@ElicBxn (60884)
• United States
27 Jul 10
The neighborhood here in Austin at our old campus say that the area is not zoned for commercial growth on that side of Red River (the street that runs between it and the shopping center across the street.) so what do they want to happen, no body can afford to fix the old Perry Mansion (the old school campus) and this way it won't detract from the area while re-purposing the land. The fact is that the schools can't keep up the property, as hard as they might try. It needs a big influx of cash to save it. Same for that place in Philly... I don't know what the hold up is on it, its still structurally sound according to the article..
@nanajanet (4436)
• United States
26 Jul 10
I think that is a wonderful way to preserve these buildings. I do not live far from Philly so I should go and see that building.
1 person likes this
@ElicBxn (60884)
• United States
27 Jul 10
oh! if you go you MUST post pix! (might be easier to see in the winter, but what do I know...)
@GardenGerty (100324)
• United States
26 Jul 10
I strongly agree with you on this one. There is no point in letting good, useful, beautiful buildings fall into disrepair out of nostalgia for what they were. I think using them will do more to preserve their memory than boarding them up and letting them sit, waiting for the right buyer. They are beautiful parts of the community and they should be used and appreciated.
@ElicBxn (60884)
• United States
27 Jul 10
I totally agree. The Perry Mansion (the old school campus) is a beautiful place, but has gotten pretty run down. They had pictures at the reunion, it was really cool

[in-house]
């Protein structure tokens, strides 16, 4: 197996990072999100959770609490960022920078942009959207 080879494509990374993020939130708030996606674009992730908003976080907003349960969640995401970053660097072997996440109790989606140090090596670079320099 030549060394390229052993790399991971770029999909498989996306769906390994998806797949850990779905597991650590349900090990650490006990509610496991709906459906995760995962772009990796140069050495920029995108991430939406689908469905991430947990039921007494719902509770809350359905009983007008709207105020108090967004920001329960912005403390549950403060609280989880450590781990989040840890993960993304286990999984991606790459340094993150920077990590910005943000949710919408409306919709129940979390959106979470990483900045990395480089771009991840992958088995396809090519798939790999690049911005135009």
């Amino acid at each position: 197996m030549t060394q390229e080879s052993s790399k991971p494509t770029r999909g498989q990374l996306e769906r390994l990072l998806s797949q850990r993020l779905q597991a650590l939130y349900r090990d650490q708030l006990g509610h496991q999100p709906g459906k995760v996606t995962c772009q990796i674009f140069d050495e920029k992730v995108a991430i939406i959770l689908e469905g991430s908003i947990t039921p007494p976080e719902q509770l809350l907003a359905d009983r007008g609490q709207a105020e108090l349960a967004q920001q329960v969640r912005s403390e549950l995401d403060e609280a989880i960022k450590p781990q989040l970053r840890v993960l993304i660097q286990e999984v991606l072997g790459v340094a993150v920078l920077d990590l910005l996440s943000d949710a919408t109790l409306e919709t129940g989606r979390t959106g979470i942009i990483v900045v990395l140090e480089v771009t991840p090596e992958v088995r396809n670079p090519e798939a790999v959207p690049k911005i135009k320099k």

@dawnald (84146)
• Shingle Springs, California
28 Jul 10
I think it's a great idea to save the ones that can be saved. This reminded me of a Los Angeles landmark, the Ambassador hotel, which was razed and will be used by the LA school district. Sad that they couldn't save it...
1 person likes this
@dragon54u (31615)
• United States
28 Jul 10
I think it makes a lot of sense if they can get the zoning for it. We have way too many fine old buildings falling into ruin when they could be somewhat preserved. It saves the business money, they don't have to build from the ground up and thus will profit more and be able to hire more people. The more they make, the more jobs there will be because of expansion and adding more services. I live in a small city that has some exquisite old houses that have fallen into disrepair. Some have had to be torn down because no one will buy them or zoning prohibits anyone turning them into businesses. Many were destroyed so a hospital could be built, it just broke my heart--they could have turned those houses into lodging for patients' families, interns or others that need to stay near the hospital for a short time or a longer stay.
1 person likes this
@ANTIQUELADY (36488)
• United States
27 Jul 10
Good morning Elic, I am a big lover of old things, buildings , homes etc. I think anytime they can turn anything like that into something productive it is wonderful. To me it sure beats them tearing it down like they do here. They just recently demolished a beautiful old church here to build a new bank. I was totally disgusted w/that.
1 person likes this
@cerebellum (3871)
• United States
27 Jul 10
I agree! There are so many older buildings that should be refurbished and used as something else. The older buildings are built better and with more quality materials. I can't see tearing them down and building something cheap in their place. One of my favorite memories is when we used to take vacations at a resort called Bedford Springs, in Pa. It was like the place in Philly. There were pools and all kinds of things that you could do as a guest. It was very luxurious. I don't think it was a mansion before, but I am not sure. All I know about it's history is that it was used to detain Japanese Americans during the world war.
1 person likes this